It is desireable to provide a cationic dyeability modifier which can be incorporated into polyesters, especially poly(alkylene terephthalate), and polyamides, especially nylon 6 and nylon 66, to confer improved basic dyeability and which can be produced at lower cost than conventional cationic dyeability modifiers.

It is also desirable to provide a basic dyeable polyester, in particular poly(alkylene terephthalate), and more particularly poly(trimethylene terephthalate), which can be easily processed into fibers, films or other shaped articles and basic-dyed without the use of expensive cationic dyeability modifiers or additives, special solutions, and/or complicated application procedures.

It is also desireable to provide a basic dyeable polyamide, in particular nylon 6 or nylon 66, which can be easily processed into fibers, films or other shaped articles and basic-dyed without the use of expensive cationic dyeability modifiers or additives, special solutions, and/or complicated application procedures. The present invention provides such a cationic dyeability modifier and basic dyeable polyester and polyamide.

SUMMARY OF THE INVENTION

The invention comprises a cationic dyeability modifier for incorporation into polyesters and polyamides to increase their affinity for basic dyes, said cationic dyeability modifier having the following formula:

R1OOC—(CH2)n—CH(CH2CH2SO3X)—(CH2)m—COOR2

where n is an integer from 1 to 10, m is an integer from 1 to 10, X is an alkali metal selected from the group consisting of lithium, sodium and potassium, and R1 and R2 are independently selected from hydrogen and alkyl groups having one to four carbon atoms.

The invention further comprises a basic dyeable copolymer selected from the group consisting of copolyesters and copolyamides, wherein said copolymer comprises a comonomer of the formula:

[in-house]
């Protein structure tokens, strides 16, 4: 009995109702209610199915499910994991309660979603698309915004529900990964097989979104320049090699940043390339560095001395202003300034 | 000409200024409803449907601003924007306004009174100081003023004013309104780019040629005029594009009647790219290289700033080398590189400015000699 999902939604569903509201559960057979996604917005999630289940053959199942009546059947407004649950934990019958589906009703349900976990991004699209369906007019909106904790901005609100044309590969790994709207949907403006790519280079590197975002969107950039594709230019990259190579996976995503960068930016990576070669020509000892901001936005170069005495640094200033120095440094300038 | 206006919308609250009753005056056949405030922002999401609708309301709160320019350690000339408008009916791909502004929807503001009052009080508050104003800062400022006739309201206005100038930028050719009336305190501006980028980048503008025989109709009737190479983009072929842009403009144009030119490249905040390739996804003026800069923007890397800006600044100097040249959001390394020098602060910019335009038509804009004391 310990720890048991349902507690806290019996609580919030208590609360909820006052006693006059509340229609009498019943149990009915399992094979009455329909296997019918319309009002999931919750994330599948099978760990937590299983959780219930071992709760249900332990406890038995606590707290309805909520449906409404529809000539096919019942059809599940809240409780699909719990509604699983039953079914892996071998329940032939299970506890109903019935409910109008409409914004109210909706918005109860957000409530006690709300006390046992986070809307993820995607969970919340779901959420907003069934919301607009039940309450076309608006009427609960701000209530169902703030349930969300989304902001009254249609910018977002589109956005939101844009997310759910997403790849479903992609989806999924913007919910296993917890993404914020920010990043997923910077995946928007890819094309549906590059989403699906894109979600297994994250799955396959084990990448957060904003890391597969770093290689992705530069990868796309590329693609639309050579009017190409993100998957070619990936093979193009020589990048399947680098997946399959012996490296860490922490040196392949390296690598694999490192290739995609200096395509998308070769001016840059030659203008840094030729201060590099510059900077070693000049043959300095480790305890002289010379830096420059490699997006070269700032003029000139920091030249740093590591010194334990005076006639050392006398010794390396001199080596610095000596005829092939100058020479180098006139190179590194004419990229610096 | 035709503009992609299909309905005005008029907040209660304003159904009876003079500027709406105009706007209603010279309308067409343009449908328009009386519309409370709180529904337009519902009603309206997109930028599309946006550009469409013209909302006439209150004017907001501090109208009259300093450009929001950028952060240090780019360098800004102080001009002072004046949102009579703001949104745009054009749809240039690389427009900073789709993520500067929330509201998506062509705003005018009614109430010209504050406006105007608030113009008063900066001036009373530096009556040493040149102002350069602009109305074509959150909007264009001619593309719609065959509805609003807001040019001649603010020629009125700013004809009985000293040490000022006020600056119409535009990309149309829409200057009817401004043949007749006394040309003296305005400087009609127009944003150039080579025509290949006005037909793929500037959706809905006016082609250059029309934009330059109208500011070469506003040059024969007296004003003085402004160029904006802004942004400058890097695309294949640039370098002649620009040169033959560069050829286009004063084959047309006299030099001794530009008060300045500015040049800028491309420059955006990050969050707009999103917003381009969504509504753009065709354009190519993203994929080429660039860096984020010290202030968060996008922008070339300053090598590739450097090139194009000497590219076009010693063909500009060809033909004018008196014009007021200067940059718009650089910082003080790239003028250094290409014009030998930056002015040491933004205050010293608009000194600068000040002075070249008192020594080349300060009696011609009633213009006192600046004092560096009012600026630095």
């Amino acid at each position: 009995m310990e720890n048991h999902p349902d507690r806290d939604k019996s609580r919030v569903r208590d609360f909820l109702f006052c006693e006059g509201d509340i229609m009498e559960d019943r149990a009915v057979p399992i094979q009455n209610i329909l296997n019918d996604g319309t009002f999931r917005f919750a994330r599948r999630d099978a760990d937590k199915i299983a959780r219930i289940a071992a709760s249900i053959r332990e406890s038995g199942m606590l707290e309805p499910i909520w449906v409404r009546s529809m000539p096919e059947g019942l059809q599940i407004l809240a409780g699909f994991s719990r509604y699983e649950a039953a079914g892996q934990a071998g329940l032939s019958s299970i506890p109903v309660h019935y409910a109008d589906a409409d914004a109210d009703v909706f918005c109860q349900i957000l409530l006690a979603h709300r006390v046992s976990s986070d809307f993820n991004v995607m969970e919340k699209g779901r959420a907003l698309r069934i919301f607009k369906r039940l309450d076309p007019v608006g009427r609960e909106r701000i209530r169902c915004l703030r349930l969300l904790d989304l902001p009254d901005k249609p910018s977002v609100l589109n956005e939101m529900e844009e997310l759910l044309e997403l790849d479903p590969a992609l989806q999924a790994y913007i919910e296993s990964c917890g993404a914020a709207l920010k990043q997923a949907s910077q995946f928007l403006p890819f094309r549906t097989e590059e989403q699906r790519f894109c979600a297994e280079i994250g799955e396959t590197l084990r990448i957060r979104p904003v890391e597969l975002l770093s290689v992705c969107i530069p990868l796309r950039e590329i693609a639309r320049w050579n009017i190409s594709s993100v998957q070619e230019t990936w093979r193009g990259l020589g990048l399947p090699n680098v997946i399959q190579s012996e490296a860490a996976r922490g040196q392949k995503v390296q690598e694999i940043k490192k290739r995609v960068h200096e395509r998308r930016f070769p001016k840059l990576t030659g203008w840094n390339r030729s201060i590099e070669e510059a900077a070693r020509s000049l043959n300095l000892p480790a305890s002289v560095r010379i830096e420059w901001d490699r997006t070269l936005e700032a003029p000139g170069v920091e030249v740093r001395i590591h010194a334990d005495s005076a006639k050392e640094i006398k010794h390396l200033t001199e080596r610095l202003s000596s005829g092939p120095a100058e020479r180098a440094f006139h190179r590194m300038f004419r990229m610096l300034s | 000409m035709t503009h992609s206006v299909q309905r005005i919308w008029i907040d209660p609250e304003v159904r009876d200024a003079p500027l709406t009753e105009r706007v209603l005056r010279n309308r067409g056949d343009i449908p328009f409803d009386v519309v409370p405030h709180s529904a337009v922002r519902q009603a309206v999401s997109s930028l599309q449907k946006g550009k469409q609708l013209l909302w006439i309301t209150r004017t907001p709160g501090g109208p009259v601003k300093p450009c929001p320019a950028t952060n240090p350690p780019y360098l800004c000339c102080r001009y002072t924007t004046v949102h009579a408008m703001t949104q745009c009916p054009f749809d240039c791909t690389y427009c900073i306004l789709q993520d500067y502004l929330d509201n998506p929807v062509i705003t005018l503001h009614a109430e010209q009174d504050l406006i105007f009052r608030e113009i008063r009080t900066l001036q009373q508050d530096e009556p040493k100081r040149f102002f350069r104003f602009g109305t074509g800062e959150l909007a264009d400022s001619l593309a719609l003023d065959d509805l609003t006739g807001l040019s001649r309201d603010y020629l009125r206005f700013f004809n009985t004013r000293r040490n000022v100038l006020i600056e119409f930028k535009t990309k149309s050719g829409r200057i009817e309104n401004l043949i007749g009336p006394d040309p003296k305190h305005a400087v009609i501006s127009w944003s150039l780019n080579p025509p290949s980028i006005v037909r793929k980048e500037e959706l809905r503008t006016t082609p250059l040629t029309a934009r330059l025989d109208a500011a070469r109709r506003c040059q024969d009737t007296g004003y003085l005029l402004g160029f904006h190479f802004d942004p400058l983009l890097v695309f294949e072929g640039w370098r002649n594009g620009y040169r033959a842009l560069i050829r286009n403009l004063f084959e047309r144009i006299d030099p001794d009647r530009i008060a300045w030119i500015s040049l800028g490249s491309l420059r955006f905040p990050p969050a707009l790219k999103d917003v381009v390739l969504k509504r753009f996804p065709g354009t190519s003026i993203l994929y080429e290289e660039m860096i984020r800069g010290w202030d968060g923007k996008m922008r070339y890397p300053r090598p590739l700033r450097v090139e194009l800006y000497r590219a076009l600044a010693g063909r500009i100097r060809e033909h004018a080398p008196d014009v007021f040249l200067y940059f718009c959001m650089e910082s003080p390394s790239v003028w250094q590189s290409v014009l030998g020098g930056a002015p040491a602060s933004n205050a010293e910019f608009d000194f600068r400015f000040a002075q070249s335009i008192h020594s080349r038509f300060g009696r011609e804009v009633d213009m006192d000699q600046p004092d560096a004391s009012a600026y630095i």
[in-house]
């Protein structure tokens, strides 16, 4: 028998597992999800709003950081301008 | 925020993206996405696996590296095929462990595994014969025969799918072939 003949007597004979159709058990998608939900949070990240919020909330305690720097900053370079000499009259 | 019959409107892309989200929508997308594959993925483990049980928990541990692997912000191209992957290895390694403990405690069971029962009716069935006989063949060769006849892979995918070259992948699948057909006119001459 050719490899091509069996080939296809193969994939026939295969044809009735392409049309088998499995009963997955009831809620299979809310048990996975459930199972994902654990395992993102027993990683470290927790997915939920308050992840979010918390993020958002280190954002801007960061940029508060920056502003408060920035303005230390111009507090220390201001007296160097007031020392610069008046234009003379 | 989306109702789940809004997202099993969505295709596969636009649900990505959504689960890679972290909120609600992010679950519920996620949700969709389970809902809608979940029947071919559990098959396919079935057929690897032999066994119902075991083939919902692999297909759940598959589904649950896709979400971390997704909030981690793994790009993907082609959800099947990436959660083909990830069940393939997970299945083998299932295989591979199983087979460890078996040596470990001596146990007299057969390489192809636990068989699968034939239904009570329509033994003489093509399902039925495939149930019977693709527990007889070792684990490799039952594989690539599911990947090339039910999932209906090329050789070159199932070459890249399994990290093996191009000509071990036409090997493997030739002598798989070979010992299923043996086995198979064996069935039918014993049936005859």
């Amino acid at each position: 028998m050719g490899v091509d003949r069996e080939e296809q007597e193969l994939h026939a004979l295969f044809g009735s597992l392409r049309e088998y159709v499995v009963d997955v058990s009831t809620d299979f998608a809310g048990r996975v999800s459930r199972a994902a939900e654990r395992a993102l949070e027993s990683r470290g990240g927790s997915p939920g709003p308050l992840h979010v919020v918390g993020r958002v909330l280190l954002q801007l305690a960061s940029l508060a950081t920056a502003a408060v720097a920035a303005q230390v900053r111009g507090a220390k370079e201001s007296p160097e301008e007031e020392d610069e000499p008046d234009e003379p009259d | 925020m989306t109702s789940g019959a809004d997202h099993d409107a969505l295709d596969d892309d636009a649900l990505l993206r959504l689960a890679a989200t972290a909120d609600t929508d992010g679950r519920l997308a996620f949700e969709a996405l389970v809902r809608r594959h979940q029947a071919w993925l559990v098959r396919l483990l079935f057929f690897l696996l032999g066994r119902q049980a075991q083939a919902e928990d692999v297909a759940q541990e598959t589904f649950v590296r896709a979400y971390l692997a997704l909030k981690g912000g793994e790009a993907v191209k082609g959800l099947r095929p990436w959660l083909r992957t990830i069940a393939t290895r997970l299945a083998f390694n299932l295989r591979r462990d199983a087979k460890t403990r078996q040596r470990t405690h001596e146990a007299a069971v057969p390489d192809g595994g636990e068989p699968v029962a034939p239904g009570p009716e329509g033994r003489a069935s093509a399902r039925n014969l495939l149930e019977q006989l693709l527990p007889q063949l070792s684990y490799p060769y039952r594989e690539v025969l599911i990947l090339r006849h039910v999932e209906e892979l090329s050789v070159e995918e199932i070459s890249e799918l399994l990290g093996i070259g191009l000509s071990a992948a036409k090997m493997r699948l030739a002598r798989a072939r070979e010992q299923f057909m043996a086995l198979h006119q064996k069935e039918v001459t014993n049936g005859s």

R1OOC—(CH2)n—CH(CH2CH2SO3X)—(CH2)m—COOR2

where n is an integer from 1 to 10, m is an integer from 1 to 10, X is an alkali metal selected from the group consisting of lithium, sodium and potassium, and R1 and R2 are independently selected from hydrogen and alkyl groups having one to four carbon atoms, and wherein said comonomer is incorporated into the polymer chain of said copolymer in an amount sufficient to improve its affinity for basic dyes.

The invention further comprises a process for preparing a basic dyeable copolyester comprising the steps of: (a) combining one or more materials selected from the group consisting of poly(alkylene terephthalate)-forming monomers and polyoxyalkylene glycol oligomers with a comonomer of the formula:

R1OOC—(CH2)n—CH(CH2CH2SO3X)—(CH2)m—COOR2

where n is an integer from 1 to 10, m is an integer from 1 to 10, X is an alkali metal selected from the group consisting of lithium, sodium and potassium, and R1 and R2 are independently selected from hydrogen and alkyl groups having one to four carbon atoms; and (b) mixing and heating said materials and said comonomer at a temperature sufficient to cause copolymerization to form a copolyester containing said comonomer in an amount sufficient to improve its affinity for basic dyes.

DETAILED DESCRIPTION OF THE INVENTION

The cationic dyeability modifier of the invention is an aliphatic sulfonate of the following formula:

R1OOC—(CH2)n—CH(CH2CH2SO3X)—(CH2)m—COOR2  I

where n is an integer from 1 to 10, m is an integer from 1 to 10, X is an alkali metal selected from lithium, sodium and potassium, and R1 and R2 are independently selected from hydrogen and alkyl groups having one to four carbon atoms. The preferred cationic dyeability modifier is 3-(2-sulfoethyl)hexanedioic acid, sodium salt, which has the following formula:

HOOC—(CH2)—CH(CH2CH2SO3Na)—(CH2)2—COOH  II

and its dimethyl ester, namely dimethyl-3-(2-sulfoethyl)adipate, sodium salt, which has the following formula:

H3COOC—(CH2)—CH(CH2CH2SO3Na)—(CH2)2—COOCH3  III